- Spend time with loved ones using whatever tools you have access to. Get on Skype, ramp up FaceTime or just pick up the phone. Any contact counts.
- Take the party outside. Use your driveway or yard as a place to socialize from a safe distance.
- Get out for a walk with a friend, keeping a safe distance between you.
- Watch a movie at the same time as your siblings in another city or state, exchanging commentary and laughter by phone — or by app. Netflix Party seems tailor-made for our present situation: netflixparty.com.
- Do what you can to help others. When you do a grocery or pharmacy run, ask neighbors what they need. Are there errands you can run for an older relative? Could you tutor a young friend or relative from a distance? Science supports the notion that generosity makes us feel good and improves our cognitive function. Opportunities to be of service may be limited, but they haven’t disappeared altogether.
- Carve out time to keep your spirits up with some fun. Do an online search for “free things to do during Coronavirus.” Among a myriad of possibilities (many now offered at no cost as a direct response to Coronavirus): movies of Broadway plays, virtual tours of museums and national parks, and a virtual pub trivia contest. You’ll find plenty of feel-good videos by searching for your favorite zoo or aquarium online. You can even learn to cook from a celebrity chef or take a free class from an Ivy League school.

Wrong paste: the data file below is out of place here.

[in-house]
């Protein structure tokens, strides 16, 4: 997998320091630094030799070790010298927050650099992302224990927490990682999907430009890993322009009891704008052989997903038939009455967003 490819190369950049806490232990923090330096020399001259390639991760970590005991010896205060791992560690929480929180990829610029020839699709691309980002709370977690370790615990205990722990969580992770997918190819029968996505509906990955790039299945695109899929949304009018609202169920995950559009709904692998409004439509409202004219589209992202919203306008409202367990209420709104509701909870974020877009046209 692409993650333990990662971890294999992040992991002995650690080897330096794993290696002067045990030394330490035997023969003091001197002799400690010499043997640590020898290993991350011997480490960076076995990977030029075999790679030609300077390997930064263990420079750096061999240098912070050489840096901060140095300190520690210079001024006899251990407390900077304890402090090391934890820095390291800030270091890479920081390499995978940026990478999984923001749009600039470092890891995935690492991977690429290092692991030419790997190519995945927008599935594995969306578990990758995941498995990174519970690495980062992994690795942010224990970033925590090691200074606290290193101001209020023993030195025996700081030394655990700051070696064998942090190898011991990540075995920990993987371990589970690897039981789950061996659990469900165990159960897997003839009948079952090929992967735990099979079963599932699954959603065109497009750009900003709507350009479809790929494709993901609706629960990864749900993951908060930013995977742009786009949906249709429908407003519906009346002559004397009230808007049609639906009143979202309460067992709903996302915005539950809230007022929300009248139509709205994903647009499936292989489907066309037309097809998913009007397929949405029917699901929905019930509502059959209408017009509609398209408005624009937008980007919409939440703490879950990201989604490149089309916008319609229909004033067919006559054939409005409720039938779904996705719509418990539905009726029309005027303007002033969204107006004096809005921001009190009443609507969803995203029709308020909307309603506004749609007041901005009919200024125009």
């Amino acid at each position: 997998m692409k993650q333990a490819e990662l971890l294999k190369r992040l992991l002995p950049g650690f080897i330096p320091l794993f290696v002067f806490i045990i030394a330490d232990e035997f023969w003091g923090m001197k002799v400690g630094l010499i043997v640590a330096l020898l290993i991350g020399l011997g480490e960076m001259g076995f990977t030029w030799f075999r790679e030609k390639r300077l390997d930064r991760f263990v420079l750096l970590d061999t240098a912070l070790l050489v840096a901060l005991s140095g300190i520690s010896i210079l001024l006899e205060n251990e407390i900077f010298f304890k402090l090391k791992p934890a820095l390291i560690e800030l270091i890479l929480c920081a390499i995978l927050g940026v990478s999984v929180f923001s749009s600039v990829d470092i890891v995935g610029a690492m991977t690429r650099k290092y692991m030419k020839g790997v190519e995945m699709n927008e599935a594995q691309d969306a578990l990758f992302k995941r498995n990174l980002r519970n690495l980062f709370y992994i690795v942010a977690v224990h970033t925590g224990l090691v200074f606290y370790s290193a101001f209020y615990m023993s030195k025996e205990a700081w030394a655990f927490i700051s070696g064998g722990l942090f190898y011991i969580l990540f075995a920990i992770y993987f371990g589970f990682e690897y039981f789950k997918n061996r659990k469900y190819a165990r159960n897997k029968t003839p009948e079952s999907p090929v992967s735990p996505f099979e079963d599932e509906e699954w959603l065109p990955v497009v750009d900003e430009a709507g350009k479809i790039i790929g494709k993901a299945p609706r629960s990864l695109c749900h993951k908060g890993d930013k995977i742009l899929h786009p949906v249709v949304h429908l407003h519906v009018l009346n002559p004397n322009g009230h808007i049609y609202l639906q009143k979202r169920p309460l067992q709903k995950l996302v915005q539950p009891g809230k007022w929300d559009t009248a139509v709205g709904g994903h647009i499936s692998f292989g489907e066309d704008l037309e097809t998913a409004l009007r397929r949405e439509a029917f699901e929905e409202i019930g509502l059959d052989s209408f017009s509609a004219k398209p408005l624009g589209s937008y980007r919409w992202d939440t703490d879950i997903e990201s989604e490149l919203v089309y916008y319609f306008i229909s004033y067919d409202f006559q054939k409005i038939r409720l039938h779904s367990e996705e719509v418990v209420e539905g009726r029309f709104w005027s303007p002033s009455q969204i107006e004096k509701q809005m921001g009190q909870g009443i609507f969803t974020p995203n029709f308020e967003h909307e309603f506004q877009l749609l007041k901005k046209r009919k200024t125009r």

Whatever your skill level or comfort in this new shelter in place world, realize that your response to it will be uniquely yours. Letting go of what you can’t control and taking charge of what you can will lead to the most positive outcome for you, your family, your co-workers, your community and your nation.